Fourth Sunday after Epiphany 28 January 2018
(Deuteronomy 18:15-20 Psalm 111 1 Corinthians 8:1-13 Mark 1:21-28)
“Showdown in the Spirit!”
There are many stories of Jesus healing individuals throughout the scriptures. In fact, in Mark alone, of the 18 miracles Jesus performs, 13 of them are stories of Jesus healing another person. I find that truly amazing!
A few things to notice about this healing story. By the time we get to verse 21 of Mark’s Gospel, we’ve met John the Baptist; Jesus has been baptized, has gone to the wilderness, come back and has invited four disciples to join him in his mission. All this in only 20 verses! Gospel writer Mark does not waste words! And then just as Jesus is ready to begin his ministry, this encounter with the unclean spirit takes place.
The other thing to notice is that this is more than simply a story of healing or even simply an exorcism. The evil spirit speaks and confronts Jesus. And then as a crowd gathers around, in their amazement they begin asking the question of authority—who gave Jesus his authority to speak as he is doing!
Jesus will have none of it! The ministry of Jesus begins with a showdown in the Spirit!
Mark wants us to know from the very outset of his Gospel that the authority of Jesus will be contested, pushed back against and disputed. Mark wants us to know from the very outset that the authority of Jesus will be challenged by other forces that claim authority in peoples’ lives.
Each week, a lot of magazines come across my desk, usually free copies hoping for a new subscription. I am always amazed at how many of them, and many of them in not so subtle ways, promote a vision statement that goes something like this: “if you haven’t found success with God, you haven’t found the true God!” They talk about “successful” Christianity. You know, I thought we had moved beyond the “honk if you love Jesus” bumper sticker fan club, but recently I have seen more of them than I had in several years.
Jim Wallis, writes in one of his books entitled, The Call to Conversion, that “the Gospel message is being molded to suit an increasingly narcissistic culture. Conversion is proclaimed as the road to self-realization . . . religion as a way to uncover our potential for personal, social and business success.” He writes that, “modern conversion brings Jesus into our lives rather than bringing us into the life of Jesus. We are told that Jesus is here to help us do better what we are already doing; that Jesus doesn’t change our lives, he simply improves it!”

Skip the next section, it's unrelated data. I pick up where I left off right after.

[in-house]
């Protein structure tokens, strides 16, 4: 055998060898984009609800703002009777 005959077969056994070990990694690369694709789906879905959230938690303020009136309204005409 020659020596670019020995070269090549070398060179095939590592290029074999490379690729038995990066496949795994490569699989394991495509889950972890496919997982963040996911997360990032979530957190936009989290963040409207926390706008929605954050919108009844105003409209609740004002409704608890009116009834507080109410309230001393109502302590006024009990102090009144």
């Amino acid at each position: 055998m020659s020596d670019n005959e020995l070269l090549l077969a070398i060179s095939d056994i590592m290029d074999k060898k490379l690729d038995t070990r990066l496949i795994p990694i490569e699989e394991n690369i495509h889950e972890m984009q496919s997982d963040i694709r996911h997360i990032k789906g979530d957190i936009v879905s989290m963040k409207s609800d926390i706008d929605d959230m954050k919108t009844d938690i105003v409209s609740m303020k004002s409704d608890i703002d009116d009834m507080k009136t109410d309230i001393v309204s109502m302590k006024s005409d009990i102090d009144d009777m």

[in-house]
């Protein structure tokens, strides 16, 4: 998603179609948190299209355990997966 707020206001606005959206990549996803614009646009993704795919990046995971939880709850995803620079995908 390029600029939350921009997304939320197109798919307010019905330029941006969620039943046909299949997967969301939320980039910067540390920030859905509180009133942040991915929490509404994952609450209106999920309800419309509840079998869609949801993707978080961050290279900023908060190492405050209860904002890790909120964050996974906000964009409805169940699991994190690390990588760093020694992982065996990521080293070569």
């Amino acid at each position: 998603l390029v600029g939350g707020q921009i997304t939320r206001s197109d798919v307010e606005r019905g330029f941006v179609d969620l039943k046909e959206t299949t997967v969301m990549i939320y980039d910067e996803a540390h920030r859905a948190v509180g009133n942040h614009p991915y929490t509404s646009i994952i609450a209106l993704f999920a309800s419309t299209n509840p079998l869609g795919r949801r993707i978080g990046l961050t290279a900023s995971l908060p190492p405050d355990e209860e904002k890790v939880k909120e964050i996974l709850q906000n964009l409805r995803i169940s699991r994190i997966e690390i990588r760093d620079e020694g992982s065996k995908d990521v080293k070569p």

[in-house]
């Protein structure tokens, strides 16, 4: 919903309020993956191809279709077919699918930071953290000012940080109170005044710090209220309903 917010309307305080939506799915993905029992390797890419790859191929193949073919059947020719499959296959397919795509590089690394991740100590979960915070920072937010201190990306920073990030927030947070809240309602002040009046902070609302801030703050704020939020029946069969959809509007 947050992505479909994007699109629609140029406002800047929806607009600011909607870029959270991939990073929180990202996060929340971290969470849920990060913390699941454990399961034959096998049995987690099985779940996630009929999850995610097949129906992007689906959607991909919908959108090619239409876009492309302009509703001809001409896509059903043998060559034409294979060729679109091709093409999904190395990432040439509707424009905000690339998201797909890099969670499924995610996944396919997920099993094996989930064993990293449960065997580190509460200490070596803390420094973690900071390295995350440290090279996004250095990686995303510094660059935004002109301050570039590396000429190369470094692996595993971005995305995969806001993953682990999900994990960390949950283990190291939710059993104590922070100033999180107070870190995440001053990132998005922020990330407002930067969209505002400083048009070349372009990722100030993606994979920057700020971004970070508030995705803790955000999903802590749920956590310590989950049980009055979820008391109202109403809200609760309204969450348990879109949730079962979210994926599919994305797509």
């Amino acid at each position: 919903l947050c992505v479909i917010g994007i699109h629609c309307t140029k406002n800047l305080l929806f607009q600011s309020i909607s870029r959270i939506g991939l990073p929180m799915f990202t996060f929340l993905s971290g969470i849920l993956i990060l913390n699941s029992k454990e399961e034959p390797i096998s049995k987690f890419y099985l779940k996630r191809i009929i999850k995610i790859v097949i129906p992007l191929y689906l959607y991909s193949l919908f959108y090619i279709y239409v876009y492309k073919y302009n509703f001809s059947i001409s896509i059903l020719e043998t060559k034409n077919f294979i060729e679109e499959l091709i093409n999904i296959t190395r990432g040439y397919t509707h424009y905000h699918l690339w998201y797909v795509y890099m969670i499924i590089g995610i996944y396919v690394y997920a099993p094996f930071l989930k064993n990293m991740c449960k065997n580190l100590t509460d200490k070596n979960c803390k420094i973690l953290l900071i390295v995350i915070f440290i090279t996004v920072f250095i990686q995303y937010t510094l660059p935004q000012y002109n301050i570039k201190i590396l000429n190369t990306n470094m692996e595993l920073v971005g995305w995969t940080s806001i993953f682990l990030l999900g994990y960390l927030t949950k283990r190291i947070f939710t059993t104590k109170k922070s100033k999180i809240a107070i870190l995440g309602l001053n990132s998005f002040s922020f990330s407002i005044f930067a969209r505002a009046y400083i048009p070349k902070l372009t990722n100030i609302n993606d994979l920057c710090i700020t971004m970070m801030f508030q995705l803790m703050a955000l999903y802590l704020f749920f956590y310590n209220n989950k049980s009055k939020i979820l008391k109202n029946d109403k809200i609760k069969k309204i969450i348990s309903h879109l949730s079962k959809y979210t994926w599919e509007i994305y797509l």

What a tragic distortion of the Gospel!
In entering human history, God shattered all previous conceptions of who God is and what humanity is meant to be. Only a few verses earlier, Mark makes it clear what his purpose is, to share with us “. . . the Good News of Jesus Christ, the Son of God…,” and now, as Jesus begins his ministry, his very first encounter is within the boundaries of the synagogue (traditional sacred space) on the most sacred day for the Jews (Sabbath), and it is an immediate clarification as to whom is in authority. For us, it signals what this Good News of Jesus Christ is all about.
This healing story is very different from so many of the others where Jesus cures blindness or deafness, or a person who is not able to speak, or a woman’s flow of blood, or even raising a little girl or a young son from the dead. This is so different!
This healing is about a spirit, an “unclean” spirit as Mark calls it, that has enveloped, taken over, taken charge of a human being, thus distorting this man’s entire way of living and experiencing God.
One of the nuances of this story is to realize that this unclean spirit is not this man himself; this spirit is different from the individual he is controlling. When Jesus strips this spirit of its ability to inhabit and thus control this person’s body and mind, it loses the authority it thought it had. Thus, what Jesus does in driving out the unclean spirit is to remind us that even where evil is still present in the world, the power and authority of Jesus is more commanding and superior than that of any evil spirit.
So what we hear in this Gospel text is a story of both hope and healing.
Hope given. . . . . in a world where it can seem as if the evil spirits have been given free rein to take control and maintain unlimited and unmitigated authority. Hope given . . . . . to remind us that the authority in control is that of Jesus for us to hold onto, stand upon, and cling to.
Healing offered. . . . that comes out of the relentless tenderness of Jesus; into our individual lives, into our communal lives and into the life of the world.
This is the often times disturbing love of God revealed in mercy and forgiveness. This Good News is a reminder that unlike ourselves, God loves us not for what God finds in us, but for what is found in God. This Good News is a reminder that not because we are good does God loves us, but because God is so utterly good that God loves the loveless, the unloving and the unlovable. God does not detect what is good-natured, appealing, attractive in us and then respond to it. In fact, it is because God, in Jesus, is the very source of such love. God acts. God does not react. God initiates love. God is love. And that is the Good News!
So when Jesus begins his ministry, he begins it by confronting any other understanding of God’s authority and God’s love for humankind. And when we, sinners that we are, are misguided and misled by any other authority in our lives, it is the authority of God’s healing love that will generate a showdown in the Spirit creating an amazement of God’s relentless tenderness to our very souls! Amen.